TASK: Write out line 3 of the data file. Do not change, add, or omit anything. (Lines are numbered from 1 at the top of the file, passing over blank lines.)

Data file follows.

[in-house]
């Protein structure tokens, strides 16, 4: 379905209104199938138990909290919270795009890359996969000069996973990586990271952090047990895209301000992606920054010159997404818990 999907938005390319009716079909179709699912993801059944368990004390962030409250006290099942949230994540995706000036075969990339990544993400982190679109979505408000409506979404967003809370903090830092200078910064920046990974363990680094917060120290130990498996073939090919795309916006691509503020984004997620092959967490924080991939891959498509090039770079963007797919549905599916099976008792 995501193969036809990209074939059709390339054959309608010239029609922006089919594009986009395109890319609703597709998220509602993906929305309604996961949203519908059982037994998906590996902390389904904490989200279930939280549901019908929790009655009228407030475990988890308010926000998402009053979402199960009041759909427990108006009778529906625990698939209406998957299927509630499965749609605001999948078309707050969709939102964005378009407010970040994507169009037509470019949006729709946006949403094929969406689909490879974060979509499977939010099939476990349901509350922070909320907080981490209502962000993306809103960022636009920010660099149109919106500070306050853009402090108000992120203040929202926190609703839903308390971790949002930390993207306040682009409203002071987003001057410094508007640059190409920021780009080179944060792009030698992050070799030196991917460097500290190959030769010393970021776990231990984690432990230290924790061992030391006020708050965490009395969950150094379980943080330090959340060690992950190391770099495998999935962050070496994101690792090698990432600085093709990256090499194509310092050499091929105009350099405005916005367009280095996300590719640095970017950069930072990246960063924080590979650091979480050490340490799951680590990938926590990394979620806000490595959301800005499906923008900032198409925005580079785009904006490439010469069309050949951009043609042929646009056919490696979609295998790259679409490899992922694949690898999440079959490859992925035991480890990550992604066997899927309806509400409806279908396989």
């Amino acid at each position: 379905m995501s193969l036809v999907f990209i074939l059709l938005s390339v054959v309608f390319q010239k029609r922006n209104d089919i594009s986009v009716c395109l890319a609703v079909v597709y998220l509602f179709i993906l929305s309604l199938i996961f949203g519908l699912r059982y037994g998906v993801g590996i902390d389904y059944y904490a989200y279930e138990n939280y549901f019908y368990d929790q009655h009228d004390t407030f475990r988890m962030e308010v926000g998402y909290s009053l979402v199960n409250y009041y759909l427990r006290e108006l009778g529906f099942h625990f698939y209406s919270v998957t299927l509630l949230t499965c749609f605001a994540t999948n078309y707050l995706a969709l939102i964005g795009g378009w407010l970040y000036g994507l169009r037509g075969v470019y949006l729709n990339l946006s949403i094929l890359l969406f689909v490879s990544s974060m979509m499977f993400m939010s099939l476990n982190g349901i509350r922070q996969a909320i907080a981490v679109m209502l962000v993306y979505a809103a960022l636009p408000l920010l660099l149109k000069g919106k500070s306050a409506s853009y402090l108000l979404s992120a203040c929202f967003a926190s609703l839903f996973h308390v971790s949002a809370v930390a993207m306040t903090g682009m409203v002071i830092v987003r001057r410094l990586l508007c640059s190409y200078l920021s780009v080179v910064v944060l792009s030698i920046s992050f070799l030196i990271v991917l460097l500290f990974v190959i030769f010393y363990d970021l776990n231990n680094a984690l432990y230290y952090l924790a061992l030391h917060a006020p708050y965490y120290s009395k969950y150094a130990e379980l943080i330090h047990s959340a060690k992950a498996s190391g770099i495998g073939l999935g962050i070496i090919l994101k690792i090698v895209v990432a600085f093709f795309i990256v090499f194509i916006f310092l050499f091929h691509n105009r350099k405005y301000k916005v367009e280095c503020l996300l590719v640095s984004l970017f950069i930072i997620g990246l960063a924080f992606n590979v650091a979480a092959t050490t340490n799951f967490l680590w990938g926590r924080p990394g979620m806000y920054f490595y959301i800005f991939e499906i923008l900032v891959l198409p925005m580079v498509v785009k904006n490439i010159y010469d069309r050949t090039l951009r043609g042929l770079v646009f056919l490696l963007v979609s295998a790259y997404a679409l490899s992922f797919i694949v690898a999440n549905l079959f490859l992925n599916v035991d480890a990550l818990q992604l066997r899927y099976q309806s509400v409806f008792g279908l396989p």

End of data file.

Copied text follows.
């Amino acid at each position: 379905m995501s193969l036809v999907f990209i074939l059709l938005s390339v054959v309608f390319q010239k029609r922006n209104d089919i594009s986009v009716c395109l890319a609703v079909v597709y998220l509602f179709i993906l929305s309604l199938i996961f949203g519908l699912r059982y037994g998906v993801g590996i902390d389904y059944y904490a989200y279930e138990n939280y549901f019908y368990d929790q009655h009228d004390t407030f475990r988890m962030e308010v926000g998402y909290s009053l979402v199960n409250y009041y759909l427990r006290e108006l009778g529906f099942h625990f698939y209406s919270v998957t299927l509630l949230t499965c749609f605001a994540t999948n078309y707050l995706a969709l939102i964005g795009g378009w407010l970040y000036g994507l169009r037509g075969v470019y949006l729709n990339l946006s949403i094929l890359l969406f689909v490879s990544s974060m979509m499977f993400m939010s099939l476990n982190g349901i509350r922070q996969a909320i907080a981490v679109m209502l962000v993306y979505a809103a960022l636009p408000l920010l660099l149109k000069g919106k500070s306050a409506s853009y402090l108000l979404s992120a203040c929202f967003a926190s609703l839903f996973h308390v971790s949002a809370v930390a993207m306040t903090g682009m409203v002071i830092v987003r001057r410094l990586l508007c640059s190409y200078l920021s780009v080179v910064v944060l792009s030698i920046s992050f070799l030196i990271v991917l460097l500290f990974v190959i030769f010393y363990d970021l776990n231990n680094a984690l432990y230290y952090l924790a061992l030391h917060a006020p708050y965490y120290s009395k969950y150094a130990e379980l943080i330090h047990s959340a060690k992950a498996s190391g770099i495998g073939l999935g962050i070496i090919l994101k690792i090698v895209v990432a600085f093709f795309i990256v090499f194509i916006f310092l050499f091929h691509n105009r350099k405005y301000k916005v367009e280095c503020l996300l590719v640095s984004l970017f950069i930072i997620g990246l960063a924080f992606n590979v650091a979480a092959t050490t340490n799951f967490l680590w990938g926590r924080p990394g979620m806000y920054f490595y959301i800005f991939e499906i923008l900032v891959l198409p925005m580079v498509v785009k904006n490439i010159y010469d069309r050949t090039l951009r043609g042929l770079v646009f056919l490696l963007v979609s295998a790259y997404a679409l490899s992922f797919i694949v690898a999440n549905l079959f490859l992925n599916v035991d480890a990550l818990q992604l066997r899927y099976q309806s509400v409806f008792g279908l396989p």